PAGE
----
On a plan level, Droblyen says most plans are paying the same for funds. And, he says, asset-based fees make sense for custody services—“asset-based fees for that cover our costs.” However, for administration services, such as recordkeeping, he says, “asset-based fees should be eliminated; they’re simply unreasonable.” Droblyen adds that asset-based fees increase automatically and seem to penalize participants for increasing account balances.
Robyn Credico, North America Defined Contribution practice director at Willis Towers Watson in Arlington, Virginia, says, “When we do fee benchmarking—and we do a lot—we look at recordkeeping fees, investment fees and the total fees because ERISA [Employee Retirement Income Security Act] doesn’t say which one has to be reasonable, nor do any lawsuits.” She notes that the recordkeeping fee will include direct charges, revenue sharing, plus—something a lot of sponsors don’t consider—transaction fees.
A fee study by NEPC points out that recordkeepers collect fees for ancillary services such as loan origination, loan maintenance, qualified domestic relation order (QDRO) processing and managed accounts. Among the NEPC universe of plans, the composition of overall plan costs is 80% investment fees, 14% plan administration fees and 6% “other” fees.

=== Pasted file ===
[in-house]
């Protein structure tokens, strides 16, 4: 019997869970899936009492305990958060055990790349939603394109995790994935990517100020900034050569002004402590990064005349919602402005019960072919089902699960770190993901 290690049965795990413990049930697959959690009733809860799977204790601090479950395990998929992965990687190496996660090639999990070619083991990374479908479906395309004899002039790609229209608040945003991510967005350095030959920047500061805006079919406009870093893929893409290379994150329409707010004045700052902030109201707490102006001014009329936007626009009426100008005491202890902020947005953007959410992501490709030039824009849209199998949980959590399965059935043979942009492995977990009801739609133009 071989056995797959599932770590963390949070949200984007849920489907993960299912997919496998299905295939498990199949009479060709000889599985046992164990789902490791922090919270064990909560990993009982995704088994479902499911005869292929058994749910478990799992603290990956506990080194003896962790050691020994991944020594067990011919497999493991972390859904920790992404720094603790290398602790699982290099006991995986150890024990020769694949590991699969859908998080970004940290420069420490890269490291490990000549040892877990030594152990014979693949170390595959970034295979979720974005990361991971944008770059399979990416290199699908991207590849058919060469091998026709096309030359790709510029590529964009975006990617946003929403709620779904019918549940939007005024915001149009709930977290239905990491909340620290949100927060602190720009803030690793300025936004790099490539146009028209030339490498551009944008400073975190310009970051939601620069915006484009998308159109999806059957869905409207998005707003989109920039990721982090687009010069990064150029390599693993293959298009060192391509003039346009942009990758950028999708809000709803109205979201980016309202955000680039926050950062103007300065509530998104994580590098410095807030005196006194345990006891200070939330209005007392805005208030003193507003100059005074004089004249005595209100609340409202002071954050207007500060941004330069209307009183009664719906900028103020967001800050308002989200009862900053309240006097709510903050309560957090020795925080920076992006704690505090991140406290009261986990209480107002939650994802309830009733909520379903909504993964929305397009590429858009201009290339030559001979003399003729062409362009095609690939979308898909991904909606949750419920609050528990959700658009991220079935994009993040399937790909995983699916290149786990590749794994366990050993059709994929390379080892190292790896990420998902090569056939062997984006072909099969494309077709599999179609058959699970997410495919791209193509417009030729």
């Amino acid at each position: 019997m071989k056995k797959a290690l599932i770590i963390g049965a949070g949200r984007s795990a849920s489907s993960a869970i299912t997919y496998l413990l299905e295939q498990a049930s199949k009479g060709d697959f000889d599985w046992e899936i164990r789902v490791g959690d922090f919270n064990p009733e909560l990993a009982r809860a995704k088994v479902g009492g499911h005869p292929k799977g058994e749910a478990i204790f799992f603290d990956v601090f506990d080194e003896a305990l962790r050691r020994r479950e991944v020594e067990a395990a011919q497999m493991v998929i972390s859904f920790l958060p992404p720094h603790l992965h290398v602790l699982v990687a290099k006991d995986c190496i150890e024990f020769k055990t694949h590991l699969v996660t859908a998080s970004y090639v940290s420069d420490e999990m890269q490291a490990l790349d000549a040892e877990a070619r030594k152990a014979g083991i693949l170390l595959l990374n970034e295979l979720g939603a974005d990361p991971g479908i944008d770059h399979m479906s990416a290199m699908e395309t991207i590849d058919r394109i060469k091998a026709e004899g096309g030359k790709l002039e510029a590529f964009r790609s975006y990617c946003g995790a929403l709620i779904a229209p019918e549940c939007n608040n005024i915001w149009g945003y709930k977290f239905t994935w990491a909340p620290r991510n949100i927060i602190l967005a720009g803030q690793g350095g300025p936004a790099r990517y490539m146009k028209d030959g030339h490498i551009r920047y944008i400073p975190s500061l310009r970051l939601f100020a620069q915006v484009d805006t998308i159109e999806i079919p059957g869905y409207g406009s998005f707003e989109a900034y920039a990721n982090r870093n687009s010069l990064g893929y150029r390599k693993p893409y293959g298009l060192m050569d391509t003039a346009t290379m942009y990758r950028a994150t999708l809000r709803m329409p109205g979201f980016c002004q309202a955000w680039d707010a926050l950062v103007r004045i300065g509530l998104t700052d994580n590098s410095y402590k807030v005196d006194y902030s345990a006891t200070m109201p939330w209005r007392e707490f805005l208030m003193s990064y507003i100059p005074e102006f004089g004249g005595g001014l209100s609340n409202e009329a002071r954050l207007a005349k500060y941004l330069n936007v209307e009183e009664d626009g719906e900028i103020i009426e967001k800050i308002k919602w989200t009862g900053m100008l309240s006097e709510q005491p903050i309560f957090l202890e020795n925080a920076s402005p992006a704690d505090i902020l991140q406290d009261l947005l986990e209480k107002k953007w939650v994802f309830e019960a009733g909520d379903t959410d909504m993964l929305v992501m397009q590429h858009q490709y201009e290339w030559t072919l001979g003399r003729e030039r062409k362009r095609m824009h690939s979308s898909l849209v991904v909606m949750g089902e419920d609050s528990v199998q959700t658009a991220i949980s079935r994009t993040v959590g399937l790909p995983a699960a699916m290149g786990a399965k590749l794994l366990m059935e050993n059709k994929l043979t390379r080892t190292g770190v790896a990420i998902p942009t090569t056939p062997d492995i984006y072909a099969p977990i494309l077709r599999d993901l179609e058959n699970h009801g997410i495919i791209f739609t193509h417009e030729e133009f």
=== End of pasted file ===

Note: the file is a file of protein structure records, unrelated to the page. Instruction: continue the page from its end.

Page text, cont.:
Credico says plan sponsors should combine all fees and compare them to fees for plans of similar type, assets, number of participants, services and average account balances. While plan sponsors may see a lower fee for the plan if average account balances are larger, how these fees are passed down to participants needs to be considered. “If participants are charged based on plan assets, then those with larger account balances will pay more,” she says.
Credico adds, “We always recommend a per-participant fee charged to both plan sponsors and participants.” She says she sees things trending in this direction.
The data from NEPC’s fee study supports that. It finds that 21% of plans in the NEPC universe use an arrangement by which all administration fees are paid with revenue sharing; 22% are charged a fixed percentage of account assets; and 53% are charged a fixed dollar amount per participant.